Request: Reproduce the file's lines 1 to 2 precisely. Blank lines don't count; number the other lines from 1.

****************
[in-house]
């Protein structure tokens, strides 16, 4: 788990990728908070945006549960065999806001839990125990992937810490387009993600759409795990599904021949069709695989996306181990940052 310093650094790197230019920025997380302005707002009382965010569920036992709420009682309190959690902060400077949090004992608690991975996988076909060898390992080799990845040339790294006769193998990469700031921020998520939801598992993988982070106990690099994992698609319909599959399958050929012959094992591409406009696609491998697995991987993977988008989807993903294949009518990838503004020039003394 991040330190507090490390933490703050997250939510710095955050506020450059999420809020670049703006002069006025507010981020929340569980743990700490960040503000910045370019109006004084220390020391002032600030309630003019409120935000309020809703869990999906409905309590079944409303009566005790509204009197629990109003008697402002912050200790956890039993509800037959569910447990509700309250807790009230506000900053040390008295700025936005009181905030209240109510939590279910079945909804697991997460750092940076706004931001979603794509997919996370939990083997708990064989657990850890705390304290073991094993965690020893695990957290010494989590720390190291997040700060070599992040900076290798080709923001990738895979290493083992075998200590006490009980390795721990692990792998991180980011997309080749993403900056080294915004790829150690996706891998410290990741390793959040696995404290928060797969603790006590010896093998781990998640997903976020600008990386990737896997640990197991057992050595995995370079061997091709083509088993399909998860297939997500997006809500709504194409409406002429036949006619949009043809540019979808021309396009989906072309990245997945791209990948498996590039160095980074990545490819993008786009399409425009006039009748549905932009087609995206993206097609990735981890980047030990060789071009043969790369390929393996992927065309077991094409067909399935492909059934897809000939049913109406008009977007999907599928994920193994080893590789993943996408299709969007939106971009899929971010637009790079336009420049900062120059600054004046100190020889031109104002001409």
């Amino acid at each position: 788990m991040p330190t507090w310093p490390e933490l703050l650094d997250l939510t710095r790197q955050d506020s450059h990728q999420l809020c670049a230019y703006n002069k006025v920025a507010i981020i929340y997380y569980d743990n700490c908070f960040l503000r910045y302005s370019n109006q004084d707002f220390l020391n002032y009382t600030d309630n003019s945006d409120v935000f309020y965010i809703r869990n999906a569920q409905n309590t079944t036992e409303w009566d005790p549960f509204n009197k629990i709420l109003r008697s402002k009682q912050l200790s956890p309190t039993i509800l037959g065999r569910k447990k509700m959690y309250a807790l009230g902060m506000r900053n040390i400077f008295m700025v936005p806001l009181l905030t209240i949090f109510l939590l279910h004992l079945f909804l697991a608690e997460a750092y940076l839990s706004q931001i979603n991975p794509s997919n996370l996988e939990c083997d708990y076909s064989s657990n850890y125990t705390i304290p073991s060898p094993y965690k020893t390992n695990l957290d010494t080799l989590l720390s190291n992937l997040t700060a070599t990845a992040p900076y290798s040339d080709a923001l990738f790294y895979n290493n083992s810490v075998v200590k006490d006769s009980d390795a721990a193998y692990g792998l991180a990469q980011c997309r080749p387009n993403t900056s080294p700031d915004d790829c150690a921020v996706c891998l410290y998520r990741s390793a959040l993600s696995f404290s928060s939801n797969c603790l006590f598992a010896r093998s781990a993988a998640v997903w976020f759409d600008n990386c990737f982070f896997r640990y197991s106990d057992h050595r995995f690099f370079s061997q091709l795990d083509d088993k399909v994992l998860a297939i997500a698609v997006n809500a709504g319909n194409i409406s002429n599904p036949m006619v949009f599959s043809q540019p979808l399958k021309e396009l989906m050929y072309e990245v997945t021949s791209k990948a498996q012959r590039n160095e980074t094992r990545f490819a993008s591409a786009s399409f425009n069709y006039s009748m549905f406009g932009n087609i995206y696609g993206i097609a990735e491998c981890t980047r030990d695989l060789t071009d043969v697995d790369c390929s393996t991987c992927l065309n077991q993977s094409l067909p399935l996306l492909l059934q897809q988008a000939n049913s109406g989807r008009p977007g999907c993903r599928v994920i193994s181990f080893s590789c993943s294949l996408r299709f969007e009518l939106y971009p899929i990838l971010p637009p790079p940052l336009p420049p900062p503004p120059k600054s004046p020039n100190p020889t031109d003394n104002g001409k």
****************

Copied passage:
[in-house]
């Protein structure tokens, strides 16, 4: 788990990728908070945006549960065999806001839990125990992937810490387009993600759409795990599904021949069709695989996306181990940052 310093650094790197230019920025997380302005707002009382965010569920036992709420009682309190959690902060400077949090004992608690991975996988076909060898390992080799990845040339790294006769193998990469700031921020998520939801598992993988982070106990690099994992698609319909599959399958050929012959094992591409406009696609491998697995991987993977988008989807993903294949009518990838503004020039003394 991040330190507090490390933490703050997250939510710095955050506020450059999420809020670049703006002069006025507010981020929340569980743990700490960040503000910045370019109006004084220390020391002032600030309630003019409120935000309020809703869990999906409905309590079944409303009566005790509204009197629990109003008697402002912050200790956890039993509800037959569910447990509700309250807790009230506000900053040390008295700025936005009181905030209240109510939590279910079945909804697991997460750092940076706004931001979603794509997919996370939990083997708990064989657990850890705390304290073991094993965690020893695990957290010494989590720390190291997040700060070599992040900076290798080709923001990738895979290493083992075998200590006490009980390795721990692990792998991180980011997309080749993403900056080294915004790829150690996706891998410290990741390793959040696995404290928060797969603790006590010896093998781990998640997903976020600008990386990737896997640990197991057992050595995995370079061997091709083509088993399909998860297939997500997006809500709504194409409406002429036949006619949009043809540019979808021309396009989906072309990245997945791209990948498996590039160095980074990545490819993008786009399409425009006039009748549905932009087609995206993206097609990735981890980047030990060789071009043969790369390929393996992927065309077991094409067909399935492909059934897809000939049913109406008009977007999907599928994920193994080893590789993943996408299709969007939106971009899929971010637009790079336009420049900062120059600054004046100190020889031109104002001409």